Father Saturnus and the Saturnalia

The Romans idealized and remembered in their remote past--a time which was a Golden Age where rustic life was simpler...

Father Saturnus was one of the most ancient of the Gods. Contrary to the Roman tradition, offerings made in his honor were done with uncovered heads. He was usually represented as a bearded old man, bare-headed and balding. He held a bundle of wheat in one hand and a sickle in his other. Father Saturnus taught men many things which helped them so they all lived a simple life in peace and wisdom. Saturday is named after this God.

According to myth, the Roman agricultural God, Saturnus was father of many children. The Romans identified him with the Greek Chronos. Saturnus once ruled as the patriarch of the Italian Gods. Saturnus was overthrown by his son, Jove, also known as Jupiter (Father Jove)--as Chronos was overthrown by Zeus. Yet, whereas Greek myth claimed Chronos was castrated and slain, the Romans had a slightly different myth.

After Saturnus was unseated from power, he fled to Rome, which was just a village. During the stay of the agricultual God in Rome, men and women lived in peace and harmony. An abundance of berries, fruits, grains, and flowers grew. There was plenty of food to easily harvest. Work and toil were almost nonexistent. While Saturnus dwelt in Rome, people mostly spent their time in happy pursuits. Life was long and good, there was little or no disease, and when death eventually came, it was not a tragedy.

It was the Golden Age of Saturnus. There was no need of fighting or conquest. There was no need of masters or slaves. There was no need of vast wealth or symbols of status. There was no need for the bureaucracy necessary for running a large and powerful empire.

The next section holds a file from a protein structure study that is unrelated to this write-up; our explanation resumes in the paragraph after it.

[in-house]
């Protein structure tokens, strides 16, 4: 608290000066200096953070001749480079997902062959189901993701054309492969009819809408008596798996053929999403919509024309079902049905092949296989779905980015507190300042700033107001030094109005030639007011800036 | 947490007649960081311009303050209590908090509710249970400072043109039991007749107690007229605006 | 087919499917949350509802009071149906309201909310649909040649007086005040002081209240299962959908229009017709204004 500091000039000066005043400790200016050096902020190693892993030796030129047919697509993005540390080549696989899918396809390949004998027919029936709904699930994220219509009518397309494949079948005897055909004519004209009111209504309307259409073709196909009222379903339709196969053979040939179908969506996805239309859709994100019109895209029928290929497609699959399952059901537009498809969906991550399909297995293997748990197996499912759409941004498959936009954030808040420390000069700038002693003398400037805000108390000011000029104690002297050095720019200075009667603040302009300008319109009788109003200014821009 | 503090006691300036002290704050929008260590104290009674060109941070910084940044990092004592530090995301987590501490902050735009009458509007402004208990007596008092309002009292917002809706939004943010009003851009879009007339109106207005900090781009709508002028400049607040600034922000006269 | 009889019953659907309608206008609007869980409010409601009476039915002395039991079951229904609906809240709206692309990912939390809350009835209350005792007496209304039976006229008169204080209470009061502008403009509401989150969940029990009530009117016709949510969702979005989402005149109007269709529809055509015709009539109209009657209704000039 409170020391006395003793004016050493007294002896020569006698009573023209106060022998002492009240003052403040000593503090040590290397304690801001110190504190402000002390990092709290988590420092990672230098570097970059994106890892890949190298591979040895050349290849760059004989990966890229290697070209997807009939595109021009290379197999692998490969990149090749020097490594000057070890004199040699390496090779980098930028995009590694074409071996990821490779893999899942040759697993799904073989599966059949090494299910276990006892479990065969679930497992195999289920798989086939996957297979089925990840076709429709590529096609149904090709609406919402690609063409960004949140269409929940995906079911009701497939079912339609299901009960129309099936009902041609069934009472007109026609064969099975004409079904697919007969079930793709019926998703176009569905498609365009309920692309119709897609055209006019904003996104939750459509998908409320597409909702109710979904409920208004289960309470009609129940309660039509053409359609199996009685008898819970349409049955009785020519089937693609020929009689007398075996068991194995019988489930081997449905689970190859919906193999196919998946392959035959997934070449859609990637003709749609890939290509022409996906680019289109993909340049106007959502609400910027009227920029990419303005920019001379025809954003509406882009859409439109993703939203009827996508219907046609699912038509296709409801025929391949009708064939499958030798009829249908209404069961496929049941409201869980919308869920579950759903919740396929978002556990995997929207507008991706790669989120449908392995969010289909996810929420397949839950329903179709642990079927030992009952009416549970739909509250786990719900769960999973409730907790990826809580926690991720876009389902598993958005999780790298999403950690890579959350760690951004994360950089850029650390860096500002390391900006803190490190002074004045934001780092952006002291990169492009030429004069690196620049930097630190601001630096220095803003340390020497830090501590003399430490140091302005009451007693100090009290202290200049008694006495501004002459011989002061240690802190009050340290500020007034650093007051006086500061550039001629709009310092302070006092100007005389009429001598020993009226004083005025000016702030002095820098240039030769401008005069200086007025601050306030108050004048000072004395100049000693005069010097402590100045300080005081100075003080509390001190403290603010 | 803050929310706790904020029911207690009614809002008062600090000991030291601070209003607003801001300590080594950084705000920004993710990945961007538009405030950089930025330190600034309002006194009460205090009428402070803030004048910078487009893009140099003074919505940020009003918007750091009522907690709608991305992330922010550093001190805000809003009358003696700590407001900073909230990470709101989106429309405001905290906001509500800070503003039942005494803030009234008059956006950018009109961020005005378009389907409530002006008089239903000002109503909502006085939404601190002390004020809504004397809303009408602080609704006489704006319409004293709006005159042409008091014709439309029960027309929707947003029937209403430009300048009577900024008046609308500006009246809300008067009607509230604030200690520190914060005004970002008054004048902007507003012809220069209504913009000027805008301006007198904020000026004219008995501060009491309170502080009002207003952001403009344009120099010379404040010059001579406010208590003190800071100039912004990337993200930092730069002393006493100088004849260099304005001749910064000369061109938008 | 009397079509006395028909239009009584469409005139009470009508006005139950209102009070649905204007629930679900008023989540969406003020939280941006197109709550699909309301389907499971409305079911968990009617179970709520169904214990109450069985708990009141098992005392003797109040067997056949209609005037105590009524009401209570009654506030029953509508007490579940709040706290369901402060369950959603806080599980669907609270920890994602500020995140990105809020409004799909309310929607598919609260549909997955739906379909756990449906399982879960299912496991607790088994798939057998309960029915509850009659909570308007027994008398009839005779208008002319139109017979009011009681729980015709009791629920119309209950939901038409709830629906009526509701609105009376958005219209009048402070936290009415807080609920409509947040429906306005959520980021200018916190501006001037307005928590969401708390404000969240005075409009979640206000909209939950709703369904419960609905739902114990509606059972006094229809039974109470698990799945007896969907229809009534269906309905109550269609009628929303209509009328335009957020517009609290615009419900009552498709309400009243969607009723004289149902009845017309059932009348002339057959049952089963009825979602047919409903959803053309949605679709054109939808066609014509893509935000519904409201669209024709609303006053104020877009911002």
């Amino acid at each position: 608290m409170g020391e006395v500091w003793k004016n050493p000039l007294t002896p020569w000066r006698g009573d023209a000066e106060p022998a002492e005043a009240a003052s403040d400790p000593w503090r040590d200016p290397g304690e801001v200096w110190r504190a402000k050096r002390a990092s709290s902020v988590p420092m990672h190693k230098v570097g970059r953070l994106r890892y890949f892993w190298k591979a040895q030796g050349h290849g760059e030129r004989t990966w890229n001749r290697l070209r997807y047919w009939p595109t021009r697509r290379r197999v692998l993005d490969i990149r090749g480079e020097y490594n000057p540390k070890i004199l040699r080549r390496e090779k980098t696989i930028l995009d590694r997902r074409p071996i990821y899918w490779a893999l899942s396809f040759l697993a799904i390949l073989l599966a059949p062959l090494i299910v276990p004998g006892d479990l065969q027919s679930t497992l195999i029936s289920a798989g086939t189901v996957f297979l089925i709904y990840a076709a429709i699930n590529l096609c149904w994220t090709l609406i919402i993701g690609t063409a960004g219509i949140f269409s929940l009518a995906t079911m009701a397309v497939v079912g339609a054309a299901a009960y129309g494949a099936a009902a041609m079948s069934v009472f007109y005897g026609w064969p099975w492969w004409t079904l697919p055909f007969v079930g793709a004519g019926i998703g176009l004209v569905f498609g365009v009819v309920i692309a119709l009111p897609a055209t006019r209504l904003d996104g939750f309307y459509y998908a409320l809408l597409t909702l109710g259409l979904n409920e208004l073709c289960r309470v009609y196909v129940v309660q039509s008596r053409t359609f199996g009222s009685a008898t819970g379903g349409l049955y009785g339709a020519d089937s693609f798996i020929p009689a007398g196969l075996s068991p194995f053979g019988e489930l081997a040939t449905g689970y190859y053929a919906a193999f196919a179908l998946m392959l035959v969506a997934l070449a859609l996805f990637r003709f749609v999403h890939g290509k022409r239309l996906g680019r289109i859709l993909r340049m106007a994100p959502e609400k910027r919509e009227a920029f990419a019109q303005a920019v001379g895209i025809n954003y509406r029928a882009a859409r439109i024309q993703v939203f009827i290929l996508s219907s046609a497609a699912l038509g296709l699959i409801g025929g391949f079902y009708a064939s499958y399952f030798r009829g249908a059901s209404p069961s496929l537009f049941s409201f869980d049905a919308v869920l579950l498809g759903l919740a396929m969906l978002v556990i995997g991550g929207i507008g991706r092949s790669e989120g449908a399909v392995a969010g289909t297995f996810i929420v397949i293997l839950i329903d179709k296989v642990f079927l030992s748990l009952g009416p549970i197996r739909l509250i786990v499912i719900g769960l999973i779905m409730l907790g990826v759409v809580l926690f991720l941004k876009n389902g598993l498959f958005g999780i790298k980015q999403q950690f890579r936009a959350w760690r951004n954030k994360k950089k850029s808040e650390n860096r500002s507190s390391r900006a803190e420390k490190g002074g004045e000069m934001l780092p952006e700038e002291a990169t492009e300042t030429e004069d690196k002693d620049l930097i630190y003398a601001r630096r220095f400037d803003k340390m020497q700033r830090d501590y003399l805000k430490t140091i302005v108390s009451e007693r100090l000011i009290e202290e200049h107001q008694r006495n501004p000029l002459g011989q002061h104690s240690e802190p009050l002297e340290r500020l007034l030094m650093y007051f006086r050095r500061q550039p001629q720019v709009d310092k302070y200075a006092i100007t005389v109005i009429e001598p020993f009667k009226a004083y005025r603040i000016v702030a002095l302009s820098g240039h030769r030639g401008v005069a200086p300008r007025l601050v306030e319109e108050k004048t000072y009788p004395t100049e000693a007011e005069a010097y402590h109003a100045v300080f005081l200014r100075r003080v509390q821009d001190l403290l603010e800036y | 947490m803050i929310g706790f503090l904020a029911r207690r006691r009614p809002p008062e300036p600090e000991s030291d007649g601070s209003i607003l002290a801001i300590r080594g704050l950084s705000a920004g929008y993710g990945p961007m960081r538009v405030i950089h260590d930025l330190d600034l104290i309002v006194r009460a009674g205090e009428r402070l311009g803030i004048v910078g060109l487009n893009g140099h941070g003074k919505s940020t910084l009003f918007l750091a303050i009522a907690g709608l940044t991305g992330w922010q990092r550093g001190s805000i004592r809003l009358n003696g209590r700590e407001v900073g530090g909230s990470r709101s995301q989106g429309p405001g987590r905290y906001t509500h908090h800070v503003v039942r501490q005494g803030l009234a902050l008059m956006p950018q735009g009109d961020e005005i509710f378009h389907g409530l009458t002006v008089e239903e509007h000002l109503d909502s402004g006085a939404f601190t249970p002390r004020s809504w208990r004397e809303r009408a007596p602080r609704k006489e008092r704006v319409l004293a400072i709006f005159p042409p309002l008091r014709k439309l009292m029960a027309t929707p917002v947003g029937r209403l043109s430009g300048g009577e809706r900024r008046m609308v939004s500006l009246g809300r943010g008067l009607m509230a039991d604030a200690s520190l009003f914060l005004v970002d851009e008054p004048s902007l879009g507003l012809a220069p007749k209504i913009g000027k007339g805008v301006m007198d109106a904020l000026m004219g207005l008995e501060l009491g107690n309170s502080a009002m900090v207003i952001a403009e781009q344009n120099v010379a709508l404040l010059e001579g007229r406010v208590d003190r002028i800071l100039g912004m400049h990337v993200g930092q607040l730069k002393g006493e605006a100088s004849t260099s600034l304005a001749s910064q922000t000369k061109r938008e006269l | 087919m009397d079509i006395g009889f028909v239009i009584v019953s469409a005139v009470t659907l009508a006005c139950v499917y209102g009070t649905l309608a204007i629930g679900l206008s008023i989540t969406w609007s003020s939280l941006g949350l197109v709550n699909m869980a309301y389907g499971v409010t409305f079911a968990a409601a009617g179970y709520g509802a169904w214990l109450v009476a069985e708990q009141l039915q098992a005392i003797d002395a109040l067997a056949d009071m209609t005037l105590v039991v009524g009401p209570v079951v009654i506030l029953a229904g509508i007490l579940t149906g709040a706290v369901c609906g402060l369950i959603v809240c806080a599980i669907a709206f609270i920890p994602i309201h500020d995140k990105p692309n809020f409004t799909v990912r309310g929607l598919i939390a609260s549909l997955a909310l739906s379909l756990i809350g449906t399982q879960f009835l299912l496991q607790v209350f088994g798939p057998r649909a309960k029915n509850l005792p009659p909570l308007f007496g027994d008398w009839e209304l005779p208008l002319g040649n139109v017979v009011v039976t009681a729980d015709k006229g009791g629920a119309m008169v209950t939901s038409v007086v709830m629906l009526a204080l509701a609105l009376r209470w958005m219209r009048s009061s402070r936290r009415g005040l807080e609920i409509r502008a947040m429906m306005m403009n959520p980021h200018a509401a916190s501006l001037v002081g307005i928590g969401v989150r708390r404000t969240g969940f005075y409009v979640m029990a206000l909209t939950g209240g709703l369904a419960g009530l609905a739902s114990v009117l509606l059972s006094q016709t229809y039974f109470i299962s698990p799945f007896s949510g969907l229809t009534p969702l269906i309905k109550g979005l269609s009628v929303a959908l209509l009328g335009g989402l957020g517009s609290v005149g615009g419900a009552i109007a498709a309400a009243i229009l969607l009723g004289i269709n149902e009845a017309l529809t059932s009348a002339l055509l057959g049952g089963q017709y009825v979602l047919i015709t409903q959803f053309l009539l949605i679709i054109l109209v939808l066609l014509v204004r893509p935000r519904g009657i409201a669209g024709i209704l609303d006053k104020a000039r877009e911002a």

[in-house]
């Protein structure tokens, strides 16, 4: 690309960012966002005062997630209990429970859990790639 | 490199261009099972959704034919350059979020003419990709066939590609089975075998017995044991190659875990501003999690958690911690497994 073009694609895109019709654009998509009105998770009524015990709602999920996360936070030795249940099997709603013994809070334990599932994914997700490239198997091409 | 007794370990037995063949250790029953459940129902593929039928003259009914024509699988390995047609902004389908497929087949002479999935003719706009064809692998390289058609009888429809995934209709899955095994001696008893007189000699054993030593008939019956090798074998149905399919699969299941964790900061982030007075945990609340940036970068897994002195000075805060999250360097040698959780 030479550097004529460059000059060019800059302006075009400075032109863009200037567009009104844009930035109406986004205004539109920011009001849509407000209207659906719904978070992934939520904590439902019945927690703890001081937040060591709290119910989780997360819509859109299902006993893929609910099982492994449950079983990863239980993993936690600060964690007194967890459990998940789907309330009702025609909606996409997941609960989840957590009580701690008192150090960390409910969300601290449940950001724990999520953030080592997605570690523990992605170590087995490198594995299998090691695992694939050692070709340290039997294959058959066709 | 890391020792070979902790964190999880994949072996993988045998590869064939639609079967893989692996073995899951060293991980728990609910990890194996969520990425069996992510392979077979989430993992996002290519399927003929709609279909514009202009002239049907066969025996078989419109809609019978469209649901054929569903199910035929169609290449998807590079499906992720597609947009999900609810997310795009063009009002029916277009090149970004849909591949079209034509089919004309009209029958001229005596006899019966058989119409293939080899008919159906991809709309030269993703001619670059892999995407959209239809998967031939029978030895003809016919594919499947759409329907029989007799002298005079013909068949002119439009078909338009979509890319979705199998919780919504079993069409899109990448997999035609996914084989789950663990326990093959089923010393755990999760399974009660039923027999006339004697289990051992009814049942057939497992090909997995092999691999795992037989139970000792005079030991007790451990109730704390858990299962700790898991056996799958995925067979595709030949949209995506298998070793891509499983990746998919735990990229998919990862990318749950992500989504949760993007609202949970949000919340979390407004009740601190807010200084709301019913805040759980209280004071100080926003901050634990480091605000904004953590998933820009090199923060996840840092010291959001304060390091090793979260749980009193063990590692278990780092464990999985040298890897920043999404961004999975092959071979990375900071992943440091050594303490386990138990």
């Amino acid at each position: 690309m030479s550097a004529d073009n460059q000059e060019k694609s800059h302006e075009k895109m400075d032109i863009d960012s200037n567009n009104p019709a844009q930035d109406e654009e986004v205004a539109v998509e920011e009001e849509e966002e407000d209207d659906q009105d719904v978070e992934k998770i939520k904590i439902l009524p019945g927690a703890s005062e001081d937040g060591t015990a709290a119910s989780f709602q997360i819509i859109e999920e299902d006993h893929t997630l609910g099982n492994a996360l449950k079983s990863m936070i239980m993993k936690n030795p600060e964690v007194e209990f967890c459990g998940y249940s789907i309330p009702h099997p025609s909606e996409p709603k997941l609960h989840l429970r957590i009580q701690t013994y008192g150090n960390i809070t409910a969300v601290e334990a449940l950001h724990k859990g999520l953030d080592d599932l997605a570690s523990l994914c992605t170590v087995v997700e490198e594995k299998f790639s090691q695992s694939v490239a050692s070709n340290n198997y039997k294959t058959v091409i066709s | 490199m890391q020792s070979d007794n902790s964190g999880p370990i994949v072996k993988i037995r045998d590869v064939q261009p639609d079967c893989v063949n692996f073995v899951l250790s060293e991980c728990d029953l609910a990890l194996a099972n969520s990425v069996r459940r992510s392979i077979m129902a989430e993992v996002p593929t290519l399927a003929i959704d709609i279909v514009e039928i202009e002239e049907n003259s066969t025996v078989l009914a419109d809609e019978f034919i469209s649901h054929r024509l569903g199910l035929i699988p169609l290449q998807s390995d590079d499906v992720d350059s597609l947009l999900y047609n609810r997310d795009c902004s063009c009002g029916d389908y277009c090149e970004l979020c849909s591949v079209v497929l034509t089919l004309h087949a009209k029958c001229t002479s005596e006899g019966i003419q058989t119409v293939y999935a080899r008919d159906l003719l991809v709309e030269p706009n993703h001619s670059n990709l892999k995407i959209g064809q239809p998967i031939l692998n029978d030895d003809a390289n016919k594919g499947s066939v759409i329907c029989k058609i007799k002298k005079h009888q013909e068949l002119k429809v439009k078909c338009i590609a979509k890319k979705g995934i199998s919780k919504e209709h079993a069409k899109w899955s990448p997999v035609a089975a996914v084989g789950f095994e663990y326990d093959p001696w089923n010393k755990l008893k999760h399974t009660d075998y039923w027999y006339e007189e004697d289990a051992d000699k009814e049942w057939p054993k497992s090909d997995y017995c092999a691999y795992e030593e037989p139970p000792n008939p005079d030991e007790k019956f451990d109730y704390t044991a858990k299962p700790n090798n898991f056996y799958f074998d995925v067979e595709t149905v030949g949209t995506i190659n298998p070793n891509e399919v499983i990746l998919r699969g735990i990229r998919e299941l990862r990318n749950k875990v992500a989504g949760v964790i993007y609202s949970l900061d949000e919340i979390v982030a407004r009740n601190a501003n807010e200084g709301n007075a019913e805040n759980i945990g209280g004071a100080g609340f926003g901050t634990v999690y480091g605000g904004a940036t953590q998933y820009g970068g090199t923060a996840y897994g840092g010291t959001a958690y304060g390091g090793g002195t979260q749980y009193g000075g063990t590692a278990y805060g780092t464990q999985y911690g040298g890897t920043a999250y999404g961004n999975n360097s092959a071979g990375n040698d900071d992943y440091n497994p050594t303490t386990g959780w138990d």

The Golden Age of of Saturnus was not viewed as an invention of fiction. The Romans claimed that the Capitoline Hill was originally called Mt. Saturnius, and from this Latium got the name ôLand of Saturn."

However, the Romans also said that Jupiter pursued and found Saturnus in hiding in Rome. Then, the patriarch, Jupiter, bound and imprisioned the God.

Hesiod, in his didactic poem, said that Saturnus was banished to the Isles of the Blessed, at the end of the earth.

Without the presence of the God, the Romans had to toil and struggle. Life became hard and bitter. The earth now yielded its bounty only when cultivated by the heavy labor of man and beast.

Eventually, Rome became great. Through its might, Rome ruled the world and maintained the Pax Romana.

Nevertheless, the festival of Saturnalia recalled those happy days before all the pressures and demands of the strict hierarchical Roman society and rule of the world.

During the Saturnalia, the strict codes of Roman culture were briefly held in abeyance, or in many cases the social order was inverted. The festival was in part a celebration of a cultural myth of the "good old days."

copyright 2011 Myth Woodling

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